On the other hand, body lifts merely raise a vehicle’s body off its frame, increasing the clearance between these two components. Because this type of lift does not affect suspension travel or ground clearance, it does not have as high a tolerance for tire mods as a suspension lift. If anything, it can only accommodate tires slightly larger than the stock size, with the largest being considerably smaller than what a suspension lift kit like Rugged Ridge 18415.60 4-Inch Suspension Lift Kit (view on Amazon) can handle.
According to Extreme Terrain, compared to body lifts, installing a suspension lift is more likely to result in driveshaft issues. This is because the latter raises the entire suspension system.
When the suspension is lifted, the angle of the driveshaft changes, and its tendency to vibrate or bind during operation may increase. This can lead to premature driveshaft wear and failure and other drivetrain issues.
In contrast, a body lift is less likely to result in the same proclivities since its installation does not affect the angle or alignment of the driveshaft. However, it is still important to ensure that the driveshaft and other relevant components are properly aligned and adjusted after installing either lift to prevent any drivetrain-related issues from arising.
Impact on Handling and Performance
In determining which lift positively affects handling, look into how it affects a vehicle’s center of gravity. You would want a lift that keeps this equilibrium point close to its original position even after installation.
Suspension lifts have the upper hand here since they elevate the entire suspension system (not just portions), effectively providing a more balanced lift closer to stock placement while complementing a vehicle’s suspension geometry.
Not that body lifts do not support suspension geometry — in fact, they do. However, they create a gap between the body and the frame in the process, which brings a vehicle’s center of gravity farther from its original position than a suspension lift would. Ultimately, this added space can impact the alignment of suspension and steering systems and cause problems with handling and steering control.
Even correctly installed body lifts can cause a vehicle to sway side to side, especially when making quick maneuvers or cornering. To make things worse, body lifts fall behind suspension lifts in improving performance.
Fortunately, a body lift fares better than its counterparts in its ability to increase rollover tendencies. As it turns out, the lowered centroid of a vehicle equipped with a body lift aptly compensates for its shaky handling.
Range of Supported Vehicles
Between the two types, body lifts can service a wider range of vehicles since they do not affect the suspension system or drivetrain components. They can be installed in most trucks and SUVs without significant mods, regardless of the suspension or drivetrain configuration of the vehicle in question.
Conversely, suspension lifts are more restricted regarding the vehicle types they can be installed on. Some kits require extra modifications to relevant system components to ensure proper alignment and function. Certain suspension lift kits may also be limited to specific makes and models due to incompatibility with the given vehicle’s suspension layout.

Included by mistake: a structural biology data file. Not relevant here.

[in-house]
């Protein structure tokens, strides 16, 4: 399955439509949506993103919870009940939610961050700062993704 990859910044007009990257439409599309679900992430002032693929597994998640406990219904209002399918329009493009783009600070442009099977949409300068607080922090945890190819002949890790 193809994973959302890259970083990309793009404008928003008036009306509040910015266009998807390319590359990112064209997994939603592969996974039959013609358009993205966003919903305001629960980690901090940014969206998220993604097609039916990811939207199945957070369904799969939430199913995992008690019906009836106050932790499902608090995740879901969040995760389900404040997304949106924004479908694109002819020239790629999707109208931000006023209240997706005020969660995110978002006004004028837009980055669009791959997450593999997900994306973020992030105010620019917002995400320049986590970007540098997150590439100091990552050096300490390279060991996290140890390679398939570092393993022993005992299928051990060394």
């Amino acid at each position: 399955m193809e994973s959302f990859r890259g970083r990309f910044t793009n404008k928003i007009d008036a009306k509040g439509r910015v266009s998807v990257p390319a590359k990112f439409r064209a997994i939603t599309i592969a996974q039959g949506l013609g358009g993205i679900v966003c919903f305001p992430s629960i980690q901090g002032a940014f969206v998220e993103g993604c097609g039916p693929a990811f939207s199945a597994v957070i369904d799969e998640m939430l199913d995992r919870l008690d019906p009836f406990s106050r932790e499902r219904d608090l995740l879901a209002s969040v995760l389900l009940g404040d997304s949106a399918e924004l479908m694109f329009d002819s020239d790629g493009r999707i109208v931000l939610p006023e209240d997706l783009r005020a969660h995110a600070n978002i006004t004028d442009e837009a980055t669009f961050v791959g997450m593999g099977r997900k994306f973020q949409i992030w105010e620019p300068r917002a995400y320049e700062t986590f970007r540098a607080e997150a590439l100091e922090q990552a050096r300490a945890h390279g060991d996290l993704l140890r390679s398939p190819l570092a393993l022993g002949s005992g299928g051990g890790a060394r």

So long as your vehicle is in production and not too old, you can expect abundant aftermarket lift kit options. That said, either type of lift gains an advantage over the other if the vehicle in question is vintage-y and has limited aftermarket support. However, abundance can be interpreted figuratively, especially if money is a concern.
Pricing is an important determinant of how much aftermarket support a specific lift kit enjoys. No matter how extensive aftermarket solutions are, they are deemed non-existent if the average Joe or Jane cannot afford them.
A vehicle owner who favors suspension lifts may be compelled to go for cheaper body lifts with limited options. Inversely, someone who is not budget-constrained may gravitate towards a wider spread of aftermarket lift kits from 3rd party resellers and professional outfitters.
Shared Benefits and Drawbacks
- Increased ground clearance
- Ability to support larger-than-stock tires
- Enhanced off-road performance
- Improved vehicle stance and appearance
- Decreased stability and handling (more apparent at higher speeds)
- Additional stress on the drivetrain, brakes, and steering system
- Higher center of gravity, increasing rollover tendencies
- Lift kit restrictions in certain states or jurisdictions
- Additional cost for installation and maintenance
- Reduced ride comfort (particularly with larger lifts or low-quality kits)
Conclusion — Body Lift vs. Suspension Lift
The choice between each lift depends on three important things — vehicle make and model, personal preferences, and specific needs. While a body lift is more affordable and easier to install, a suspension lift provides better off-road performance and overall vehicle handling.
So before you decide, finish reading this guide, research, and consider your priorities. By the time you accomplish all these, you will have gained more confidence in determining which type of lift is best for your rig.
Kris is an avid off-roader and outdoor enthusiast who loves to brave the elements and take on challenging terrain. He also enjoys sharing his passion and knowledge with others so that they, too, can appreciate the ride.